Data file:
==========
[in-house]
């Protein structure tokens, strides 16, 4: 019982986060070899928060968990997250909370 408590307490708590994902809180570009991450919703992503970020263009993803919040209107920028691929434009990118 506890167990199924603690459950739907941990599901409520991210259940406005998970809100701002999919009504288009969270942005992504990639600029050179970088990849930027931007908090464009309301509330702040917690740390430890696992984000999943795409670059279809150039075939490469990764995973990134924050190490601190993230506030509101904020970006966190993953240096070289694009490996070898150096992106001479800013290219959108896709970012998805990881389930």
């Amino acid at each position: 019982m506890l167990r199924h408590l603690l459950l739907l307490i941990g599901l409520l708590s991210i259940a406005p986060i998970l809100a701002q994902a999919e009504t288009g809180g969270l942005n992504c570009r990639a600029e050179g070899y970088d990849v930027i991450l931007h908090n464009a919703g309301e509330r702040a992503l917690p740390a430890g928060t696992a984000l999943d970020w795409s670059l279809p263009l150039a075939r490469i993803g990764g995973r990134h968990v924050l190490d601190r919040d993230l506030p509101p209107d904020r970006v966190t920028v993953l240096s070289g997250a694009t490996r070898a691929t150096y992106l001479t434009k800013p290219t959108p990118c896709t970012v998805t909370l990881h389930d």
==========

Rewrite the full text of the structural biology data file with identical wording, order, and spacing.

[in-house]
């Protein structure tokens, strides 16, 4: 019982986060070899928060968990997250909370 408590307490708590994902809180570009991450919703992503970020263009993803919040209107920028691929434009990118 506890167990199924603690459950739907941990599901409520991210259940406005998970809100701002999919009504288009969270942005992504990639600029050179970088990849930027931007908090464009309301509330702040917690740390430890696992984000999943795409670059279809150039075939490469990764995973990134924050190490601190993230506030509101904020970006966190993953240096070289694009490996070898150096992106001479800013290219959108896709970012998805990881389930």
């Amino acid at each position: 019982m506890l167990r199924h408590l603690l459950l739907l307490i941990g599901l409520l708590s991210i259940a406005p986060i998970l809100a701002q994902a999919e009504t288009g809180g969270l942005n992504c570009r990639a600029e050179g070899y970088d990849v930027i991450l931007h908090n464009a919703g309301e509330r702040a992503l917690p740390a430890g928060t696992a984000l999943d970020w795409s670059l279809p263009l150039a075939r490469i993803g990764g995973r990134h968990v924050l190490d601190r919040d993230l506030p509101p209107d904020r970006v966190t920028v993953l240096s070289g997250a694009t490996r070898a691929t150096y992106l001479t434009k800013p290219t959108p990118c896709t970012v998805t909370l990881h389930d």